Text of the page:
This clock in downtown Bethel was donated by the local Rotary Club.
A view of a Victorian Gothic home in the village.
This memorial to Bethel’s Civil War veterans was erected in 1907.
A miniature covered bridge is part of the Bethel Pathway, a popular walking trail that connects several recreational facilities along the Androscoggin River.
This is one of the two historic homes that make up the Museums of the Bethel Historical Society.
The gazebo on the front lawn of the Bethel Inn is a popular spot for wedding ceremonies.
Gould Academy’s Hanscom Hall houses the school’s library and the IDEAS center, a state-of-theart design thinking studio.

Summer and winter, this Western Maine town draws outdoor enthusiasts and history buffs

Near Maine’s western border, in the shadow of the White Mountains, Bethel boasts a rich history and access to outdoor activities, making it a popular destination year-round. In the colder months, the nearby Sunday River and Mount Abram ski resorts draw skiers and snowboarders from throughout the Northeast, while summer and fall bring hikers and mountain bikers to the area’s numerous trails. The charming village of Bethel is also home to specialty shops, restaurants, and Gould Academy, a small college-preparatory school.

“Bethel is such a nice, walkable village,” says Robin Zinchuk, outreach and development director for the Bethel Area Chamber of Commerce (she previously served for 32 years as the organization’s executive director). Zinchuk directs visitors to the Museums of the Bethel Historical Society, located in two historic village homes, one of which boasts restored Rufus Porter School murals in the entrance hall. Zinchuk also recommends the preview gallery for the Maine Mineral and Gem Museum, an impressive addition to the village due to open in the late fall. In addition to displaying gemstones, the museum “illuminates the history of the people who have been traditionally attached to mining and gems in western Maine,” she says.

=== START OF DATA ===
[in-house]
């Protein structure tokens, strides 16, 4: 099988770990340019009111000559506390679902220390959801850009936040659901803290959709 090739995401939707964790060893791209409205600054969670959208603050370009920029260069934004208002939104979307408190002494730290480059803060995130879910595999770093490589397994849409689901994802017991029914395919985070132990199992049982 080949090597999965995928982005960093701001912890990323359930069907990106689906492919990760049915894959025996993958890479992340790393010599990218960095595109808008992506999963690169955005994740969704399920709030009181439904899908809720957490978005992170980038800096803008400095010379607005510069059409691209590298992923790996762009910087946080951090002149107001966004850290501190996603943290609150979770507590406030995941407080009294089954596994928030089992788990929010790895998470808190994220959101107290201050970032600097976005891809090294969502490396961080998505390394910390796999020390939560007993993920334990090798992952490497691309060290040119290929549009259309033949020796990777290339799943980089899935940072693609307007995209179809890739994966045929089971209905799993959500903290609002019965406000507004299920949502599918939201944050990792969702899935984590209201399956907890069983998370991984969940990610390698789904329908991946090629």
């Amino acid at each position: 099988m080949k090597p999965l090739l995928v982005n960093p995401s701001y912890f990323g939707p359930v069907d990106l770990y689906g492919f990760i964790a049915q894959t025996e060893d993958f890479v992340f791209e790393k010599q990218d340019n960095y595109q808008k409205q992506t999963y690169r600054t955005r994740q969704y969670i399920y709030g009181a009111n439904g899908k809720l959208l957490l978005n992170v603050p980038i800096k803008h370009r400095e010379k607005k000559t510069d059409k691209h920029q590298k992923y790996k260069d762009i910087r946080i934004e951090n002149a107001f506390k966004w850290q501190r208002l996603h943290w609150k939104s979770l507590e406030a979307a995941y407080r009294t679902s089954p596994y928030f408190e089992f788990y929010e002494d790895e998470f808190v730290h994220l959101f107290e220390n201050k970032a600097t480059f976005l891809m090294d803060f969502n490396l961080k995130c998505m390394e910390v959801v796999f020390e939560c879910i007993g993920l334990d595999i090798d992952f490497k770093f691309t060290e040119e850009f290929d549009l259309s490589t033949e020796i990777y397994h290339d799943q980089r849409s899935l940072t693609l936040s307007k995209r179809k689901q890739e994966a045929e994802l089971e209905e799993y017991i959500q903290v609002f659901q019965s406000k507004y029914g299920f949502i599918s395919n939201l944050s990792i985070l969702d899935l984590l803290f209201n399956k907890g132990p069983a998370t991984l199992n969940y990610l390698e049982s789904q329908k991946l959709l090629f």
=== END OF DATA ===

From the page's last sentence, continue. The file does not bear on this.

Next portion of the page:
To acquaint guests with the area’s outdoor recreation options, Zinchuk likes to take them for scenic drives. One of her favorites starts on the Sunday River Road, stopping first at the Artist’s (or Sunday River) Bridge, a covered pedestrian bridge named for its popularity with artists, and continuing on to Frenchman’s Hole, one of several notable swimming holes and waterfalls in the area. “On a hot day, the adventurous jump off a rock into a deep pool,” says Zinchuk. She also recommends heading up Route 26 to Step Falls Preserve, part of the Mahoosuc Land Trust, where an easy hike winds along the cascading falls of Wight Brook. “At the top you can picnic on the flat rocks, take in the views, listen to the sound of running water, and drink in the natural beauty,” she says.

For a small town, Bethel offers a surprising variety of dining options. These include the popular ChoSun Sushi Bar and Grill; the Jolly Drayman at the Briar Lea Inn, which serves traditional British pub and Indian food; and 22 Broad Street at Gideon Hastings House, known for its martini bar and northern Italian menu. “The Smokin’ Good BBQ trailer at the Good Food Store—open seasonally—is not to be missed,” says Zinchuk. She also recommends the “relaxing atmosphere” of Millbrook Tavern at the Bethel Inn Resort, where diners have a view of the pastoral golf course in summer, snow-covered cross-country ski trails in winter, and the rugged surrounding mountains all year.